GROWTH CONTROL OF NORMAL AND CIRRHOTIC HEPATOCYTES
Principal Investigator: Kevin Behrns
Abstract: The long-term goal of the principal investigator is to become an independently funded academic surgical scientist in the field of gastrointestinal surgery. A clinical investigator research program during surgical training provided a strong preliminary experience in large animal physiology studies. This proposal is designed to train the principal investigator as an academic surgical molecular biologist. This proposal includes didactic work, tutelage in cell culture and isolation and flow cytometry under Dr. Reid and experience in signal transduction, differential display PCR and gene expression under Dr. Brenner. Completion of this program will allow the principal investigator to become a clinical scientist with a focus of gastrointestinal surgery and molecular biology. UNC-Chapel Hill has a rich tradition of basic science research and programs such as the Center for Gastrointestinal Biology and Disease and the Program in Molecular Biology and Biotechnology. These programs provide expertise in molecular biology, immunoassay, biostatistics and didactic course work. The laboratory space and use of common laboratory equipment will be provided by Drs. Reid and Brenner. This proposal focuses on the growth control mechanisms of primary and cirrhotic hepatocytes in response to inhibition of the transcription factor nuclear factor kappa beta (NFkappaB). In vivo experiments demonstrated that NFkappaB is necessary to prevent hepatocyte apoptosis or G2/M cell cycle arrest in hepatocytes during hepatic regeneration. This proposal aims to determine if apoptosis or cell cycle arrest is the primary mechanism of growth control. In addition, differential display PCR will be used to identify novel genes involved with growth control in both normal hepatocytes and cirrhotic hepatocytes. Identification of novel or differentially regulated hepatocyte growth control genes may provide information about altered growth control of cirrhotic hepatocytes.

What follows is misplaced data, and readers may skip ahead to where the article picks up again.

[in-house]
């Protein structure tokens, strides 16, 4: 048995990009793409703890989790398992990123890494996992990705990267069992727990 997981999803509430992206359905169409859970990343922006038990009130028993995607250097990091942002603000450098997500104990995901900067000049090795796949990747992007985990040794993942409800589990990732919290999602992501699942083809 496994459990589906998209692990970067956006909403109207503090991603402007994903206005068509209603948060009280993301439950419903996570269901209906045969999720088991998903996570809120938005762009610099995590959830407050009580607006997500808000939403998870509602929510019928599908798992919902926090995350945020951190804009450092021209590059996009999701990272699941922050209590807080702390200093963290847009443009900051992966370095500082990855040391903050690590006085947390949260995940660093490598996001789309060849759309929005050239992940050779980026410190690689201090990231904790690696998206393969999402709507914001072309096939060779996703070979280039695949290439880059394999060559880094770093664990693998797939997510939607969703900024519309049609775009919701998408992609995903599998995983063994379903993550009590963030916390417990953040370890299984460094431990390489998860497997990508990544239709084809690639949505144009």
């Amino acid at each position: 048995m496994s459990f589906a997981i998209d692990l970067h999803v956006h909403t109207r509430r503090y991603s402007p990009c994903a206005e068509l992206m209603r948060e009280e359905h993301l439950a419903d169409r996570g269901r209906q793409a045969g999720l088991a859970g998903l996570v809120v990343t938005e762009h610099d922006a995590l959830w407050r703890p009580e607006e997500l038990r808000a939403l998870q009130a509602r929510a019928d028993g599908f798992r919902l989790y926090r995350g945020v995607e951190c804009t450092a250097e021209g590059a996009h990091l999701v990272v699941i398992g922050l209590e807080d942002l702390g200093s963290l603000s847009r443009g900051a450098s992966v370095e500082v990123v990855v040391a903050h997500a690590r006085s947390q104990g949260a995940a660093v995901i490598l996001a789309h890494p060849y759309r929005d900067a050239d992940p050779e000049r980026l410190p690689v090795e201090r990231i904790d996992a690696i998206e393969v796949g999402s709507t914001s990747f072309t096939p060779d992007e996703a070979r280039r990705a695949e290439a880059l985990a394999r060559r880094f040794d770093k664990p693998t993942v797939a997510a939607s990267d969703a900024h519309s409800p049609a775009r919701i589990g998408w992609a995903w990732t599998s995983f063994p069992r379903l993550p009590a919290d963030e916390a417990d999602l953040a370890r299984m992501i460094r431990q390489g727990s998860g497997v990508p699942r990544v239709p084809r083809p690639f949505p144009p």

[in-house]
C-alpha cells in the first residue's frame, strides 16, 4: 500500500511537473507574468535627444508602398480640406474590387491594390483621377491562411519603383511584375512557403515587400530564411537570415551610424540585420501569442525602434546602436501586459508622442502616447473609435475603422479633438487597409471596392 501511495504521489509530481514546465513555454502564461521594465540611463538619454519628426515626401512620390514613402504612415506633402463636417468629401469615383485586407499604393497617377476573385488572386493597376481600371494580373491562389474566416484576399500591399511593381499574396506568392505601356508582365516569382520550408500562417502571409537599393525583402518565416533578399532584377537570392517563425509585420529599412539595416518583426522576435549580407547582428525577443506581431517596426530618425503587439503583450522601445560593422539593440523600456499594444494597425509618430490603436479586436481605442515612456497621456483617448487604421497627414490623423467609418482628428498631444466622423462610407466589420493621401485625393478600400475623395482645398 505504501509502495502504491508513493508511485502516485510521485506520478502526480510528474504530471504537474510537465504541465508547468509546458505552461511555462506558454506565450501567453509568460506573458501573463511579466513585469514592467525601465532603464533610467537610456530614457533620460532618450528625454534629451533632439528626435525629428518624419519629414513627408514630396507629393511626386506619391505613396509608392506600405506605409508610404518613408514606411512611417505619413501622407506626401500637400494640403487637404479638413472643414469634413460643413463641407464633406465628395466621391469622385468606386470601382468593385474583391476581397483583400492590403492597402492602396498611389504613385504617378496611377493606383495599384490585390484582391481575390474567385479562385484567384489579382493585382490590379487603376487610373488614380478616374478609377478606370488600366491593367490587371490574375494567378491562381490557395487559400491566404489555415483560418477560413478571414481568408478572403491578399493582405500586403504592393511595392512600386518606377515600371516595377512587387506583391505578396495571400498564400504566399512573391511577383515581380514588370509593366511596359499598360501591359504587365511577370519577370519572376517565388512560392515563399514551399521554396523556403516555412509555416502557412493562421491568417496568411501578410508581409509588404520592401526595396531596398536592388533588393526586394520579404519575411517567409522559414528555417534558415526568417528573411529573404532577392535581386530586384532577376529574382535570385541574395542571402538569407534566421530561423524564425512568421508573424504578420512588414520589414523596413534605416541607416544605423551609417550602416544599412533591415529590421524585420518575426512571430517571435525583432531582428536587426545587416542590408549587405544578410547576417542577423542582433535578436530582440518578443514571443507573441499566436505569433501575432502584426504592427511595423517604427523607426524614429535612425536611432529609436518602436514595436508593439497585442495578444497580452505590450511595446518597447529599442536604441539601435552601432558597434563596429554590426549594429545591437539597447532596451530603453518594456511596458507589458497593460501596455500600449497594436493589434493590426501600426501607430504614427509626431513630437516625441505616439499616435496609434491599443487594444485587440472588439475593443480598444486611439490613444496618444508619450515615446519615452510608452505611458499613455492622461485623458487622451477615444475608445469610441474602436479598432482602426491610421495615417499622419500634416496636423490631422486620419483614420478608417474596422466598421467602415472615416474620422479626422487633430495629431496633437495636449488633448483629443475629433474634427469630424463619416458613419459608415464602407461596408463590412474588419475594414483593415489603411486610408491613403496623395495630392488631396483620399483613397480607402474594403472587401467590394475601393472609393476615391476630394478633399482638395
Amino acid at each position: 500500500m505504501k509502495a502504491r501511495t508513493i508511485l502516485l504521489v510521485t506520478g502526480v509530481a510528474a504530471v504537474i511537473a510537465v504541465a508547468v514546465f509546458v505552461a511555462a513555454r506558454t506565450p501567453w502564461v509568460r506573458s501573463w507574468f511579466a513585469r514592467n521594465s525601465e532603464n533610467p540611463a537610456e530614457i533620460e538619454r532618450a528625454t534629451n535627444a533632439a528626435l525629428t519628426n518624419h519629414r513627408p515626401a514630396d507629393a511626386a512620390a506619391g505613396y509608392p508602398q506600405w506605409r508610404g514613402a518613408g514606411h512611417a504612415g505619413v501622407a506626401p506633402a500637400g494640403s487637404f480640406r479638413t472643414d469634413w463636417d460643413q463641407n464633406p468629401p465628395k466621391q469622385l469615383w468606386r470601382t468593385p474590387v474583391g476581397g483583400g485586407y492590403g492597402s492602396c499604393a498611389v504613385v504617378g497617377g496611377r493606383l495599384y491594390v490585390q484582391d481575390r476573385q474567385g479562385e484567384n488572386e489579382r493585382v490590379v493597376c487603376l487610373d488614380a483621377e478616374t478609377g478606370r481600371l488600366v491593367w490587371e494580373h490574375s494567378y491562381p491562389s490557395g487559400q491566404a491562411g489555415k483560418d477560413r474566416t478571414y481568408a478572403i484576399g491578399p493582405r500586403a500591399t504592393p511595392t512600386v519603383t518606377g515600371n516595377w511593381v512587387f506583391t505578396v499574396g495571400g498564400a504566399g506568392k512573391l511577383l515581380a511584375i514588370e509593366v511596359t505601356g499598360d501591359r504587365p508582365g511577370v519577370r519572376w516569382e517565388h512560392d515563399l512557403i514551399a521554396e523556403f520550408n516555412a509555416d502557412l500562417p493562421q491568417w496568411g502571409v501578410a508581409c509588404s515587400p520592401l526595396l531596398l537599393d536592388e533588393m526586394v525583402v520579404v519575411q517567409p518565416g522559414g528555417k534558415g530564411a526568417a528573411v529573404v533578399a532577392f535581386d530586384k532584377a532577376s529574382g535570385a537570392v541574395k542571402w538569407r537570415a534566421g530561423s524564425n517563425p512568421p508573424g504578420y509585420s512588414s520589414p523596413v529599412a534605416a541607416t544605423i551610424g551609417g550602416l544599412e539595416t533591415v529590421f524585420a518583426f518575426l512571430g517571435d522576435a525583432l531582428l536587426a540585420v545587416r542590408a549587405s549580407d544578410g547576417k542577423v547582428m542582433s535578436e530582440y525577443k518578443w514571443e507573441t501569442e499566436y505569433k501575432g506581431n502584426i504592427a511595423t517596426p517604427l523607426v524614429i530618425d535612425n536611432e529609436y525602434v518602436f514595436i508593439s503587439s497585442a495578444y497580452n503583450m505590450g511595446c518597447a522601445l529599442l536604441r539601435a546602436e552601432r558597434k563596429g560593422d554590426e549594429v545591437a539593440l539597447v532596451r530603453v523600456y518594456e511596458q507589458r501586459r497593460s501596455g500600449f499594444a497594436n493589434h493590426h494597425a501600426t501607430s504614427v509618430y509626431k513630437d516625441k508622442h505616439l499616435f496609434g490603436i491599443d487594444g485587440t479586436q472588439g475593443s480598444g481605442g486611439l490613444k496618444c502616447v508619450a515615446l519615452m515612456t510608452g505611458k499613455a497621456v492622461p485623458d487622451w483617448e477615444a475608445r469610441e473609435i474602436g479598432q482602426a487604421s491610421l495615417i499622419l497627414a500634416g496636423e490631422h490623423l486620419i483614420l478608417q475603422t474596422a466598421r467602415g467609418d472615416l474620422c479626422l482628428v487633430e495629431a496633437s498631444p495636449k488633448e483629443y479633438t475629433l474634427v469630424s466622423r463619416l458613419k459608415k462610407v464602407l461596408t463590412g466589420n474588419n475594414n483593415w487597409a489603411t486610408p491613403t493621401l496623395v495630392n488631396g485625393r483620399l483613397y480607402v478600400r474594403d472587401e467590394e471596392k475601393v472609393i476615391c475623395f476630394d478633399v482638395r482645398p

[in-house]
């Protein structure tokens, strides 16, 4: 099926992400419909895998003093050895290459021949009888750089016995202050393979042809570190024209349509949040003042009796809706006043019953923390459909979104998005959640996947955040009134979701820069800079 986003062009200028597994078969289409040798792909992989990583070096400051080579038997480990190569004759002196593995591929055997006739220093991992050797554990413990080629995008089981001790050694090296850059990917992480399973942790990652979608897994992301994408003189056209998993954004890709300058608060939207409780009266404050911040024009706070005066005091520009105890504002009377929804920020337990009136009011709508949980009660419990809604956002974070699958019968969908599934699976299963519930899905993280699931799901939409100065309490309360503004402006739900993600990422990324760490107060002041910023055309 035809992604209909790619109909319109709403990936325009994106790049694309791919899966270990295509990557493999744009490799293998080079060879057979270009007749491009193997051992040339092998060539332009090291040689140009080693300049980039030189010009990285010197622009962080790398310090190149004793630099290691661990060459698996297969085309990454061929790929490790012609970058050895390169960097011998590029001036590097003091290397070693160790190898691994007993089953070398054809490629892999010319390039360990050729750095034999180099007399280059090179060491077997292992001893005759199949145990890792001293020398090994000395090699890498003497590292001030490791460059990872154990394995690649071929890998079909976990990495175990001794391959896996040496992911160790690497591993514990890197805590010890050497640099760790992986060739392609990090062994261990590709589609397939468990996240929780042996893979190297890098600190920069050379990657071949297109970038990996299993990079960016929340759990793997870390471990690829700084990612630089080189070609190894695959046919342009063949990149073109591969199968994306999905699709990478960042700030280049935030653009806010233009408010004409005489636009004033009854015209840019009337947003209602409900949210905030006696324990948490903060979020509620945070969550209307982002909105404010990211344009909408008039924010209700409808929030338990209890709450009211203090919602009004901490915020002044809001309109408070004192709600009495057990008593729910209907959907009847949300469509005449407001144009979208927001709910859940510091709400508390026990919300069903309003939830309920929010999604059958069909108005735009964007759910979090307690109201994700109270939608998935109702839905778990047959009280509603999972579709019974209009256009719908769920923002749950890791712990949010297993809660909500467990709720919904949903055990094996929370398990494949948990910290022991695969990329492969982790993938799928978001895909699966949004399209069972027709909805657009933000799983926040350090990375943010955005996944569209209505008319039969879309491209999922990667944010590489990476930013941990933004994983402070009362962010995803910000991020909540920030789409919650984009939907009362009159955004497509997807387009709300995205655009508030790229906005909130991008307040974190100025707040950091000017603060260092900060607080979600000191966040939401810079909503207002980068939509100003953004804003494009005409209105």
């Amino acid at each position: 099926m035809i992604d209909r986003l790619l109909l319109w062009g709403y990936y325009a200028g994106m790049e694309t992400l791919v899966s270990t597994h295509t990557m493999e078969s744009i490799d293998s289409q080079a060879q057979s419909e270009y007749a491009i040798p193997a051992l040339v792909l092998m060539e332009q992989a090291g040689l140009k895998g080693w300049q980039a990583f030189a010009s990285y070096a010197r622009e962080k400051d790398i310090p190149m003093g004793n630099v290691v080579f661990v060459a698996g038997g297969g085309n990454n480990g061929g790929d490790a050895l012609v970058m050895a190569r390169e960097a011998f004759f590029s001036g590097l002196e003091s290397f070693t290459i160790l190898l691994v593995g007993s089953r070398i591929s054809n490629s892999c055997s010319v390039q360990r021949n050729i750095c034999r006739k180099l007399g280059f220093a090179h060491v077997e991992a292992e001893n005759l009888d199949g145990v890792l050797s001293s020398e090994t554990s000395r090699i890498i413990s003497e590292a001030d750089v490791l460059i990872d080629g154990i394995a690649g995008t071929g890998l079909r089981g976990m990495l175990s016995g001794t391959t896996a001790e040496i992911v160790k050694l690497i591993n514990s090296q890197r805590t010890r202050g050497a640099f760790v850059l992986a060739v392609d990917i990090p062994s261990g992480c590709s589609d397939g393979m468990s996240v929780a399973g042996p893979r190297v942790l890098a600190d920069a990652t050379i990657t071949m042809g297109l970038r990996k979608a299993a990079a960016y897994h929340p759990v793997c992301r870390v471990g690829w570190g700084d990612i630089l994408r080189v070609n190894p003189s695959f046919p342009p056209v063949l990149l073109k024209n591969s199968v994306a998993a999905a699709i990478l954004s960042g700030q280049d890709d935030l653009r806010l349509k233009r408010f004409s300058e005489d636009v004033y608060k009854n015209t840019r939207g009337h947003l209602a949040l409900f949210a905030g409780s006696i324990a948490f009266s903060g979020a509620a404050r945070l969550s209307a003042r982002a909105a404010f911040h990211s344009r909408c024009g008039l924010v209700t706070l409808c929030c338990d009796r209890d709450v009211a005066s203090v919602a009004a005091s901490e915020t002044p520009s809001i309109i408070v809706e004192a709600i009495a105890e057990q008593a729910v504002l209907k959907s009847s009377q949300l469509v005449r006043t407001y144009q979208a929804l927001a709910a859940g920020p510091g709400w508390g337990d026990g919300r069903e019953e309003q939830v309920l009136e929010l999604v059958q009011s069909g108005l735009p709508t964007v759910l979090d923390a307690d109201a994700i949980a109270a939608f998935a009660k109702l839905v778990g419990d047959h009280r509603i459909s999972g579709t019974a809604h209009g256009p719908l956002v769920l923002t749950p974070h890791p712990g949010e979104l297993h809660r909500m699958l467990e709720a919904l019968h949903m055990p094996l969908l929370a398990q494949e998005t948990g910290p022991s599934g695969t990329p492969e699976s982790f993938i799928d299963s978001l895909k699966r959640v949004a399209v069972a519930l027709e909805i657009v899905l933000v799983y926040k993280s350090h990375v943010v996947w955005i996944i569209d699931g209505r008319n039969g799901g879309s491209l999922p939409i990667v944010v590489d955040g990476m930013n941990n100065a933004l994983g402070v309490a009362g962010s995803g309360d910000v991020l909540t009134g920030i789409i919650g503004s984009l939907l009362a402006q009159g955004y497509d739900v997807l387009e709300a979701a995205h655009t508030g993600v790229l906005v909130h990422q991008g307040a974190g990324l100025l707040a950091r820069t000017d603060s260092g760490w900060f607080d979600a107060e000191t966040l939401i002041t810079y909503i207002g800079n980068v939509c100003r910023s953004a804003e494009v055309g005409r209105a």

Funding Period: 1999-09-01 - 2004-10-31
more information: NIH RePORT
- Ski promotes tumor growth through abrogation of transforming growth factor-beta signaling in pancreatic cancerT Ryan Heider
Department of Surgery, Division of Gastrointestinal Surgery, University of North Carolina, Chapel Hill, NC, USA
Ann Surg 246:61-8. 2007..We hypothesized that human pancreatic cancer resists TGF-beta signaling and cell death through increased Ski expression...
- Transforming growth factor beta mediates hepatocyte apoptosis through Smad3 generation of reactive oxygen speciesDalliah Black
Department of Surgery, 4024 Burnett Womack Building, CB 7050, University of North Carolina at Chapel Hill, Chapel Hill, NC, USA
Biochimie 89:1464-73. 2007..In conclusion, TGFbeta-induced hepatocyte apoptosis occurs through Smad3 dependent activation of ROS with subsequent activation of the MPT and caspases...